Producers' Service Improvements and Manufacturing Agglomeration When Taking Trade Costs as a Mediator Variable: Mechanism and evidence from China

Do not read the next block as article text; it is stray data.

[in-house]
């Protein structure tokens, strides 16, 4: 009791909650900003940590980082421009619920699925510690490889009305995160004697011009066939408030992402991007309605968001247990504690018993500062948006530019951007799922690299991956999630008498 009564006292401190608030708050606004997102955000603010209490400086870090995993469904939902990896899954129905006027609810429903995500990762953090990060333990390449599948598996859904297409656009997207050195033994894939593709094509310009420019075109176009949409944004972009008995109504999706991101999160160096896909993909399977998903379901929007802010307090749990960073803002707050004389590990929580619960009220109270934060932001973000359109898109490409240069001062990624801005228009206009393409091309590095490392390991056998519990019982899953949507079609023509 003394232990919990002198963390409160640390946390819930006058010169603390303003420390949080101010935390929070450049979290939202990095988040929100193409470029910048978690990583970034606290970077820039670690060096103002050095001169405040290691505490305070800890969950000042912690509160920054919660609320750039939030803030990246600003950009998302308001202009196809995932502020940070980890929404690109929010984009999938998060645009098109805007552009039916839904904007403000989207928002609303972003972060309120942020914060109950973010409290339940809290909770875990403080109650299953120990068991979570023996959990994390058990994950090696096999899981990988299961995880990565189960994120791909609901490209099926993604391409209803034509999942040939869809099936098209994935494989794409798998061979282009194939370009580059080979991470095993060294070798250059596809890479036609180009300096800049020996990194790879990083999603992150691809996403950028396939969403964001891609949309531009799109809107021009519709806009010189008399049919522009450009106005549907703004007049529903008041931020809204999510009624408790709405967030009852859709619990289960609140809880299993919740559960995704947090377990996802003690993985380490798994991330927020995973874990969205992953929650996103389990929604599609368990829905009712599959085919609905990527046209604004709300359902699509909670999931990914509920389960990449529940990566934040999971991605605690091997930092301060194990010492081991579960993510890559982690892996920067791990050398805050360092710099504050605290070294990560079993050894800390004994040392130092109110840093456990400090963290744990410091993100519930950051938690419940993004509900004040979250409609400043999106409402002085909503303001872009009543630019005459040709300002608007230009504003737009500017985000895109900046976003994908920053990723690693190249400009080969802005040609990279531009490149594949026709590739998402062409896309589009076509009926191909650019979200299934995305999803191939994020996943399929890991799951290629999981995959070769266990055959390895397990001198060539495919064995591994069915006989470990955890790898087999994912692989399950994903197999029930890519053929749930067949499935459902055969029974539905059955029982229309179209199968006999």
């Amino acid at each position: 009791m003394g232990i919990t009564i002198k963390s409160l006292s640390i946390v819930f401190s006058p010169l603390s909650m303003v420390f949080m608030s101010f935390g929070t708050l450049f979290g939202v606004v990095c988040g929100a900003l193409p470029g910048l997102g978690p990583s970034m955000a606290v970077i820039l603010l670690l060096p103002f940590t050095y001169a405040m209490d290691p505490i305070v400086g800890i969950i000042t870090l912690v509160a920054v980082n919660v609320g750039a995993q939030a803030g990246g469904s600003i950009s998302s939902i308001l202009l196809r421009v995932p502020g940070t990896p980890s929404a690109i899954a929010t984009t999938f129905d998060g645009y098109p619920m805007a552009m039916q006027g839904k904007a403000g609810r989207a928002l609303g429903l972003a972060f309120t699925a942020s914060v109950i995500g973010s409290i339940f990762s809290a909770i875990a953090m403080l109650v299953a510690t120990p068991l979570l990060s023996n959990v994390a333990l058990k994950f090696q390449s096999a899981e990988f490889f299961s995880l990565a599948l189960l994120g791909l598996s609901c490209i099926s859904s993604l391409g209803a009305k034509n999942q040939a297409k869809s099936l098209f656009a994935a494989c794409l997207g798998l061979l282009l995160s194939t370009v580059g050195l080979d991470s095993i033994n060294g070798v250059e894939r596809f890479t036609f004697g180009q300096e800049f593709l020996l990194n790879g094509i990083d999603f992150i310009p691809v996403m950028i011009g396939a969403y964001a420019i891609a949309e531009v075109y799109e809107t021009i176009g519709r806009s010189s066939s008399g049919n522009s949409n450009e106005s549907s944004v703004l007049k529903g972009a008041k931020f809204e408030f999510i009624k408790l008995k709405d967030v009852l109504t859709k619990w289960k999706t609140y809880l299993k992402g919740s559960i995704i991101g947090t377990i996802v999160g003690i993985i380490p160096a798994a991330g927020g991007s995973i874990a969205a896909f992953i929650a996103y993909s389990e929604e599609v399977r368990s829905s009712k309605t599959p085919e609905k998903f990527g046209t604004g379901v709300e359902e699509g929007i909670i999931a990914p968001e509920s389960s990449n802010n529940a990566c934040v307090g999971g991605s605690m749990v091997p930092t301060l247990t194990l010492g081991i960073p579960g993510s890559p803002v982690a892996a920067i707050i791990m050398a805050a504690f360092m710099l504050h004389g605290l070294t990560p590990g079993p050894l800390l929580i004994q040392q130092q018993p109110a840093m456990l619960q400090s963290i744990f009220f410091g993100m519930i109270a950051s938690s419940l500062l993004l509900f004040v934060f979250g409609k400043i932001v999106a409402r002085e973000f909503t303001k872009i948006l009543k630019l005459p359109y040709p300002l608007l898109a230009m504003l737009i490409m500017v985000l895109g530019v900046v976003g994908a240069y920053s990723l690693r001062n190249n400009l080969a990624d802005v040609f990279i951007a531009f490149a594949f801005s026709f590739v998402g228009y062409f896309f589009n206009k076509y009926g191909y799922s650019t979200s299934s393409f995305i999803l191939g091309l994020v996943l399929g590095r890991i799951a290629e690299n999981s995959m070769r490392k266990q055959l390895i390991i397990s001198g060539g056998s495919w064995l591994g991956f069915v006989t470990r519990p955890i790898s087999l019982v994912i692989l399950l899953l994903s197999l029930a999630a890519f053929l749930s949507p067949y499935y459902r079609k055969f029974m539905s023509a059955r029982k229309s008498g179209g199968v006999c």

Most studies about the effects of producers' services on manufacturing agglomeration focus on the effects themselves while neglecting the mechanism that such effects spread. By stressing the key role of trade costs in the process of manufacturing agglomeration, this paper identifies a chain of effects from producers' service improvements to manufacturing agglomeration via changing trade costs and builds a simple model to enable empirical analysis. Both in the mechanism used to assess this chain of effects and in the empirical model, trade costs are dealt with as a mediator variable. Empirical tests using firm-level data from China support the hypothesis that producers' services affect manufacturing agglomeration via changing trade costs. Further tests at the two-digit sector level show that these types of mediator effects vary in accordance with differences in sector factor intensiveness. Specifically, the mediator effects are more significant in the technology-intensive manufacturing industries than they are in the labor- or capital-intensive manufacturing industries. The policy implication of this finding is that encouraging the development and regional concentration of producers' services would not only promote manufacturing agglomeration but also stimulate technology progress in related sectors.
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